Skip to main content

Thomas Bilson

Thomas Bilson, bishop of Winchester, is buried in the south ambulatory of Westminster Abbey. The brass plate over his grave has been moved against the wall for better preservation and a plain piece of brass covers his actual grave. The Latin inscription can be translated:

Sacred to the memory: here lies Thomas Bilson formerly bishop of Winchester and counsellor in sacred matters of his serene highness James king of Great Britain, who when he had served God and the church for nineteen years in the bishopric, laid aside mortality, in certain hope of resurrection, 18th June 1616, aged 69.

He was a son of Harmon Bilson, who was of German descent, and his wife Joan and was educated at Winchester College, where he later became Head Master, and New College Oxford. He obtained a canonry at Winchester Cathedral and was known for his scholarly works and sermons. Bilson was the first married Warden of Winchester College. His wife was Anne and they had several children - a daughter married Sir Richard Norton. His son Sir Thomas married Susanna, daughter of Sir William Uvedale the elder, and their son Leonard was baptised in the Abbey on 5th December 1616. For a very short time he was bishop of Worcester before being elected bishop of Winchester. He preached at James I's coronation and "put the completing hand" to the Authorized Version of the Bible by command of James I. While staying in Westminster he died on 17th June 1616.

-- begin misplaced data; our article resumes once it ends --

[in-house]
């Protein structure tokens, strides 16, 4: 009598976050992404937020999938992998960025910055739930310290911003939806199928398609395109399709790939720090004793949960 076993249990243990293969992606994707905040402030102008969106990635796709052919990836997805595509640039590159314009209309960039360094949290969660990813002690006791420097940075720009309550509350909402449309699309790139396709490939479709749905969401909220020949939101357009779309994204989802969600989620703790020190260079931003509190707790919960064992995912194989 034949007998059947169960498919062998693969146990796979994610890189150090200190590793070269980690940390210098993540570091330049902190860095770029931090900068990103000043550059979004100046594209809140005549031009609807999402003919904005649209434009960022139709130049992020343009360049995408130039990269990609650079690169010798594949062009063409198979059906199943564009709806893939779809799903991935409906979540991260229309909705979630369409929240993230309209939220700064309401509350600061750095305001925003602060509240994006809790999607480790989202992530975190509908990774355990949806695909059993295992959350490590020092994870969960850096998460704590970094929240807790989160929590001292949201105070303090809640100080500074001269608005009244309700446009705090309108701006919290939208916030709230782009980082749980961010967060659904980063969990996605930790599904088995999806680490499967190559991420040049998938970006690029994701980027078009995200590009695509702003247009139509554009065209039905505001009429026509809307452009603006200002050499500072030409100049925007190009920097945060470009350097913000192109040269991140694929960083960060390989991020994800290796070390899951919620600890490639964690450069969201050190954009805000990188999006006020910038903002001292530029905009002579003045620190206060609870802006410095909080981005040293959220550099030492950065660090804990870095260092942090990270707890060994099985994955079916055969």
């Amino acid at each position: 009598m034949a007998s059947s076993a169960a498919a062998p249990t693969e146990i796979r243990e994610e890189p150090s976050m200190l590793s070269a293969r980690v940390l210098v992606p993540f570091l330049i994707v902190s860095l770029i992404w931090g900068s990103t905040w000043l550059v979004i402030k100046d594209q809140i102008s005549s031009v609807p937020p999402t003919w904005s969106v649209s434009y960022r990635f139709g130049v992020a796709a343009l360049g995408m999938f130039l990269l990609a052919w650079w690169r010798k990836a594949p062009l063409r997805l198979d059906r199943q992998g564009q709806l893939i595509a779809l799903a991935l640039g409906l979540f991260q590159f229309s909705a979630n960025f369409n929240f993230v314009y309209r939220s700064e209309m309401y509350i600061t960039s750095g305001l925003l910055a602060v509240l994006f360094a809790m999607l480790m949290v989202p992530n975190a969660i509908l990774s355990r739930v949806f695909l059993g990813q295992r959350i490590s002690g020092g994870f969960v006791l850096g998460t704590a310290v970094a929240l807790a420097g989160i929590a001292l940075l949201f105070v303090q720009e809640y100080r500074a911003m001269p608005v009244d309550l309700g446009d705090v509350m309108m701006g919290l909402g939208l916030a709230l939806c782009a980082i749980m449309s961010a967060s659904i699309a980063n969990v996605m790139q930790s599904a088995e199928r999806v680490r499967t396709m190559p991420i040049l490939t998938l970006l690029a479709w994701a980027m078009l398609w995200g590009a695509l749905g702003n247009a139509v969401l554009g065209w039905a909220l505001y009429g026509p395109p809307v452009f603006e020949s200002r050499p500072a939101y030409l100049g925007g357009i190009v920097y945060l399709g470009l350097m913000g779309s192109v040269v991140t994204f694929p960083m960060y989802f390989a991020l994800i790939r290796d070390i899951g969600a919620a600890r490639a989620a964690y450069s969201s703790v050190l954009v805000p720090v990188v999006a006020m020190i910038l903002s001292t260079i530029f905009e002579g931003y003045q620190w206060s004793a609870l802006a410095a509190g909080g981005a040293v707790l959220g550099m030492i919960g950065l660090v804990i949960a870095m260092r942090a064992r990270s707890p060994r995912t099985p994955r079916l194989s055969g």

Further reading

Oxford Dictionary of National Biography

His will is at the City of Westminster Archives Centre

Died

18th June 1616

Occupation

Priest/Minister

Location

South Ambulatory

Memorial Type

Grave

Material Type

Brass

Thomas Bilson
Thomas Bilson

[Public domain], via Wikimedia Commons

Thomas Bilson
Thomas Bilson memorial

This image can be purchased from Westminster Abbey Library

Image © 2020 Dean and Chapter of Westminster

Related commemorations

Having a daily relationship with a 1000 year old garden is a joy.

Jan - Head Gardener

Twitter logo Tweet this